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Film Studies

417 Barnard Hall
212-854-9498 (fax)
Administrative Assistant: Sarah Pasadino

The program is supervised by the Barnard Committee on Film Studies:

Director: Ross Hamilton (Associate Professor, English)
Associate Professors: Kaiama L. Glover (African Studies, French, Women Studies), Erk Grimm (Comparative Literature, European Studies, German), Ross Hamilton (English), Nelson Moe (Italian)
Assistant Professor: Monica Miller (English)
Adjunct Professors: Jonathan Beller (English/Women's Studies), Guy Gallo (English/Film), Christina Kallas, Sandra Luckow (English/Film), Marie Regan (English/Film)
Columbia University Faculty: Annette Insdorf, Milena Jelinek, Sandra Luckow, David McKenna, Richard Pena, Marie Regan, Andrew Sarris, James Schamus

The Film Studies Program

The Program in Film Studies at Barnard College offers a theoretical, historical and practical approach to the study of film. Through this course of studies, students come to understand film as a dominant cultural medium of the twentieth century and its influence on the present, as well as an art form with profound and continuing connections to a range of disciplines that span the humanities and the social sciences.


The educational goal of the film major is to provide a solid grounding in the history and theory of film and as well as place the study of film in relation to other art forms. Students are introduced to visual storytelling, film technology, and the economic and sociopolitical context of the film industry. The trajectory of the major moves from introductory level courses (primarily surveys) to intermediate level courses (that introduce the mechanics of writing for film as well as film making), to advanced level courses (including two labs and the senior seminar), plus two electives from the approved list. While the course of study is rooted in film history and theory, all majors take workshops in screenwriting and filmmaking and produce a script and a short film. Our place in a premier college for women invites our Program to pay special attention to questions of gender, and our home in New York City allows students to connect their study to the city’s vibrant film industry as well as range of film in arts houses and revival theaters.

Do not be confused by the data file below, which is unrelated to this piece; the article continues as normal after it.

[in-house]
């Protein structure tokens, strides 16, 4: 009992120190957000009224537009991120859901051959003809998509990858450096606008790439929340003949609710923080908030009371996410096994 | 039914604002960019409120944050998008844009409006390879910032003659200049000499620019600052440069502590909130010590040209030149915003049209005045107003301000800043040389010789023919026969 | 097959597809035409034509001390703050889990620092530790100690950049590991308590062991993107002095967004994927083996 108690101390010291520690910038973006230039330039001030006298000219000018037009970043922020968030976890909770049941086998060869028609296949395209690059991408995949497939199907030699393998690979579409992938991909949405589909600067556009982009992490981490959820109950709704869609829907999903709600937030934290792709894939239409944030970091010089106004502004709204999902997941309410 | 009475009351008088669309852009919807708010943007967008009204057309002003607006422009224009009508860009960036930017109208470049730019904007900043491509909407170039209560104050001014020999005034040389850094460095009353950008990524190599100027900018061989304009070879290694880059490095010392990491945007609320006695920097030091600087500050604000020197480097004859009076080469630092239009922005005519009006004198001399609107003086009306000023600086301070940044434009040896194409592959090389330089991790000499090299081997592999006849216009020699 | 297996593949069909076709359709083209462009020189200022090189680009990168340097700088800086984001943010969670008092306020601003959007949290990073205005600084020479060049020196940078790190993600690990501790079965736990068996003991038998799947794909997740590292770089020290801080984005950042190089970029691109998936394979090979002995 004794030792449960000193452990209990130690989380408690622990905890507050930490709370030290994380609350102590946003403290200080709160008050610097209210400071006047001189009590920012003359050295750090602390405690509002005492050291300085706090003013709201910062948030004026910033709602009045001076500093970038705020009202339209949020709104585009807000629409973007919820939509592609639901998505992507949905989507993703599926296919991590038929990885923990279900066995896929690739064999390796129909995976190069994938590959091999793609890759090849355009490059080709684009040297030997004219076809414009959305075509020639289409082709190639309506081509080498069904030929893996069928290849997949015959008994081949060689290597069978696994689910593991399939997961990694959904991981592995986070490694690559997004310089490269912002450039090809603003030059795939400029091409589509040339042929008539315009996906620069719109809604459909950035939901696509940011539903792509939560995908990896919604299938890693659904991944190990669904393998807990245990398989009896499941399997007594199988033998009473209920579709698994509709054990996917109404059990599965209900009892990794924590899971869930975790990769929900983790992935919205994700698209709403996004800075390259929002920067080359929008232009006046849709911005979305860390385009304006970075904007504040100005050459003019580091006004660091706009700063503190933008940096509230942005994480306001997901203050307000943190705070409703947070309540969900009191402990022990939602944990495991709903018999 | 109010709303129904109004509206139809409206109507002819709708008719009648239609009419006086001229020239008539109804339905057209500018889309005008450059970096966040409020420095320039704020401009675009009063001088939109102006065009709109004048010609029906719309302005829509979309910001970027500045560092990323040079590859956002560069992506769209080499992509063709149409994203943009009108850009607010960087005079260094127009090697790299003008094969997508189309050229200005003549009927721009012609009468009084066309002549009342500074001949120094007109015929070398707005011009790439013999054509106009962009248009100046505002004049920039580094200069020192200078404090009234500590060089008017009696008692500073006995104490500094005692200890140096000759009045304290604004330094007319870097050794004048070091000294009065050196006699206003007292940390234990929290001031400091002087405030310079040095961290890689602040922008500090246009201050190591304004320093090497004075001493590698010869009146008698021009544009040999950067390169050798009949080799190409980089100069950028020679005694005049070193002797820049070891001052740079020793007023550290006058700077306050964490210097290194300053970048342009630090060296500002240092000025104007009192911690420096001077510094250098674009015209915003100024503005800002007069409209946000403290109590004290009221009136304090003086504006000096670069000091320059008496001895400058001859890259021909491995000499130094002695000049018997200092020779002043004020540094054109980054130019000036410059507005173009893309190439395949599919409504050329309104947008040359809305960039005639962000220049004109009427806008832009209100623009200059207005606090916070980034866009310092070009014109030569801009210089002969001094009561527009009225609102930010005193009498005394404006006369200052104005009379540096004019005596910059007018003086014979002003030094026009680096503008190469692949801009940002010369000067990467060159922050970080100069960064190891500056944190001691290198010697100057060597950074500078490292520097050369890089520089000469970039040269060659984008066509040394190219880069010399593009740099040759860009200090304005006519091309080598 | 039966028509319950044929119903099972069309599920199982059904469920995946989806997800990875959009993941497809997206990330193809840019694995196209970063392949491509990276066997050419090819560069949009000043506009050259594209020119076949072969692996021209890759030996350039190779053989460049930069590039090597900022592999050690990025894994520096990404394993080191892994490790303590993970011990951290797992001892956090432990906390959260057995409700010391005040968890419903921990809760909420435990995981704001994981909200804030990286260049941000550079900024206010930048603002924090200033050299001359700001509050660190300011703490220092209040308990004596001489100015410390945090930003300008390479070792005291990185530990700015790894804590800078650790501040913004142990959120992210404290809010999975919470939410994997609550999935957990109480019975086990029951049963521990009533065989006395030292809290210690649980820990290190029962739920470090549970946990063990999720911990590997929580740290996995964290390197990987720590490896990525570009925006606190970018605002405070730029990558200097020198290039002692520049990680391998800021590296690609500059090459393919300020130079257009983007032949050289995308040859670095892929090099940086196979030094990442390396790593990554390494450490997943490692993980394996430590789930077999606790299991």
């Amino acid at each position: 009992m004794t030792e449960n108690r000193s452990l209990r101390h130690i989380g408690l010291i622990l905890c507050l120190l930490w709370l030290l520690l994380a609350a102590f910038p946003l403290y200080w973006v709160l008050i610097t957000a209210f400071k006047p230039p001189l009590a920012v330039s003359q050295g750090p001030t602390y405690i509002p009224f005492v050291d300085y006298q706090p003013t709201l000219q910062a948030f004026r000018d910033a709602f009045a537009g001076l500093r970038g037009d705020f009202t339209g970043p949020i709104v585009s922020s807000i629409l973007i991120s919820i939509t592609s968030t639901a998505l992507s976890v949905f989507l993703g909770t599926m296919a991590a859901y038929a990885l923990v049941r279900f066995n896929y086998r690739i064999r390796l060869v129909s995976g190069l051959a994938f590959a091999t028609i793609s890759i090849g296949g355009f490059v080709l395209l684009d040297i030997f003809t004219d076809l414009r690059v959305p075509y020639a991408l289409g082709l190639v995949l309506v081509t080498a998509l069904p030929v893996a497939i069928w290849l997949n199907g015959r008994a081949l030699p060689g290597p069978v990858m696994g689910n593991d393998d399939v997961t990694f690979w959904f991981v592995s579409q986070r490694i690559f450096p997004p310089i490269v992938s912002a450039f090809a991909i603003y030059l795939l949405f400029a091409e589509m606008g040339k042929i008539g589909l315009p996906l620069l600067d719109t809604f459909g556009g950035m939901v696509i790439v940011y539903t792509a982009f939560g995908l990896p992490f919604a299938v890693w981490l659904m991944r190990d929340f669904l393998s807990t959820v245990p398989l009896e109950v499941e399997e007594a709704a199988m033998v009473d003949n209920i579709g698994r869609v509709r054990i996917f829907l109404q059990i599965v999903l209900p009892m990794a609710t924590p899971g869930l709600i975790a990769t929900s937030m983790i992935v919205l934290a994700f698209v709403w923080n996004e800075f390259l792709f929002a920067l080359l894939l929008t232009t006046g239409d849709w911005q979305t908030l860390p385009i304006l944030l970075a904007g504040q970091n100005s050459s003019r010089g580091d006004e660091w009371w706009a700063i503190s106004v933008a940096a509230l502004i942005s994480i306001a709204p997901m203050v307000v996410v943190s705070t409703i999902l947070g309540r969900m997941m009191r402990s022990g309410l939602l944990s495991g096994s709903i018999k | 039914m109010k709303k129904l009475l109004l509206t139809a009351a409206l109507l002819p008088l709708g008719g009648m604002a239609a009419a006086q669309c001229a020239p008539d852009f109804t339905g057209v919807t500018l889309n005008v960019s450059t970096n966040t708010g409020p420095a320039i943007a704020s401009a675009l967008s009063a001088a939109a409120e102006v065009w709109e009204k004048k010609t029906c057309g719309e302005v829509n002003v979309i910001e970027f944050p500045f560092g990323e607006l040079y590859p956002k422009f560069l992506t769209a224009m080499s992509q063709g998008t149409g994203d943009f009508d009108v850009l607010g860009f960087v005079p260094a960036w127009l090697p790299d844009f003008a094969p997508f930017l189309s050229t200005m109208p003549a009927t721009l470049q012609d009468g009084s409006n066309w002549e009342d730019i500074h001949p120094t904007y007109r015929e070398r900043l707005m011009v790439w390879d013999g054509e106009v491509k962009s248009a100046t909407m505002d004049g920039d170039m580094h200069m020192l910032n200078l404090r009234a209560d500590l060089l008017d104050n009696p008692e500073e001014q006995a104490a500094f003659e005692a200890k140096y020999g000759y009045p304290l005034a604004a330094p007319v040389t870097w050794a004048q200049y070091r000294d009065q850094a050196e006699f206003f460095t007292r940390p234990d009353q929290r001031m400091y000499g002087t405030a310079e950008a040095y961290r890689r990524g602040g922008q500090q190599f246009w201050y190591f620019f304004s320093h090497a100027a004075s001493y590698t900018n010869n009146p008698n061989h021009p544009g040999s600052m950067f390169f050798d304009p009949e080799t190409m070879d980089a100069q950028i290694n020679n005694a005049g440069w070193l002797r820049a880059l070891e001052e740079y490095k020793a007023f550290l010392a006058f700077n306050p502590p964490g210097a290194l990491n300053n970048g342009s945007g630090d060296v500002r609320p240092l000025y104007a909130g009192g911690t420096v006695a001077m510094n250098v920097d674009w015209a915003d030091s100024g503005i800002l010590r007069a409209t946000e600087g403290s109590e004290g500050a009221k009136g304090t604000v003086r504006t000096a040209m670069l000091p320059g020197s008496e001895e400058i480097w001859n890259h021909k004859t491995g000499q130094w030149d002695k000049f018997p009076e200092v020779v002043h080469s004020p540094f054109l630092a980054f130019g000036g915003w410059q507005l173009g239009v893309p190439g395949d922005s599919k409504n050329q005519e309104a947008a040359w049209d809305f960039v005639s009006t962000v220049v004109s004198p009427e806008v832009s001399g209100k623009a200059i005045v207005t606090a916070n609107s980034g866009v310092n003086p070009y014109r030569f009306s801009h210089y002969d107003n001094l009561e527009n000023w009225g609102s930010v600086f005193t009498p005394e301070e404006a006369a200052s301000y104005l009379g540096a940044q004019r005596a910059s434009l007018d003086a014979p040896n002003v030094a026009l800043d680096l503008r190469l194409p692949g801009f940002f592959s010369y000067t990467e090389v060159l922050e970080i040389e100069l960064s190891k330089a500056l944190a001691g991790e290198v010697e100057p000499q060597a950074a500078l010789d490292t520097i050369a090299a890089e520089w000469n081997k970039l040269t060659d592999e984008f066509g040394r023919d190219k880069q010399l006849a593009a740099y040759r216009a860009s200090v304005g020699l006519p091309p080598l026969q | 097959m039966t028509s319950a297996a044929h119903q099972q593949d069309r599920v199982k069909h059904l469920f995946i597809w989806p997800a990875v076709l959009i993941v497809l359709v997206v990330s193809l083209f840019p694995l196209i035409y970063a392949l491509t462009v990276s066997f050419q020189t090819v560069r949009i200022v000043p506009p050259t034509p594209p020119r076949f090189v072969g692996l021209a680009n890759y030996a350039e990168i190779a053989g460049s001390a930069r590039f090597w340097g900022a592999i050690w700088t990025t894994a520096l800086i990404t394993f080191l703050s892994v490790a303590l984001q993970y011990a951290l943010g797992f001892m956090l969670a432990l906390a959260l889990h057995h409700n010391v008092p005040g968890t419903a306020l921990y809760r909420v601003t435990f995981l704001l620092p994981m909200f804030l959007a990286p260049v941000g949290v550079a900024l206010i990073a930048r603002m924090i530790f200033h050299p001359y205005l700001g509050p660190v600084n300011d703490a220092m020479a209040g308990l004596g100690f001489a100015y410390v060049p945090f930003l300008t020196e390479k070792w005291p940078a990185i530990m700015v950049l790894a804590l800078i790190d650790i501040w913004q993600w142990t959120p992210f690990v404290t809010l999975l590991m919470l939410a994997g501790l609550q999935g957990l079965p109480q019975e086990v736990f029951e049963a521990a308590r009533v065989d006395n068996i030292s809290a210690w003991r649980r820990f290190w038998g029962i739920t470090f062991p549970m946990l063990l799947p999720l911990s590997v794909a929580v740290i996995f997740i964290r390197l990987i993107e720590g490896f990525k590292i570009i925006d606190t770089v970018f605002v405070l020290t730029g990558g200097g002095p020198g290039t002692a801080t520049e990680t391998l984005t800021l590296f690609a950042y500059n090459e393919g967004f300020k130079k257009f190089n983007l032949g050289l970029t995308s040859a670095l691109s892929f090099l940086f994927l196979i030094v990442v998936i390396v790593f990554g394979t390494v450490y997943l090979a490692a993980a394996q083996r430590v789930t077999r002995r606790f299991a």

Student Learning Outcomes

Students who graduate in Film Studies will be able to attain the following outcomes:

  • Demonstrate in-depth knowledge of film history;
  • Explain the major concepts or ideas of film theory;
  • Communicate in-depth knowledge of film in one other language tradition;
  • Write a basic/elementary screenplay;
  • Create a short film;
  • Demonstrate an understanding of film’s relationship to a range of other disciplines across the humanities and social sciences;
  • Conduct original research on a film (usually one film) intensively in the context of a limited enrollment senior seminar.

For questions about Film Studies contact Bashir Abu-Manneh, Director and/or Sarah Pasadino, Administrative Assistant.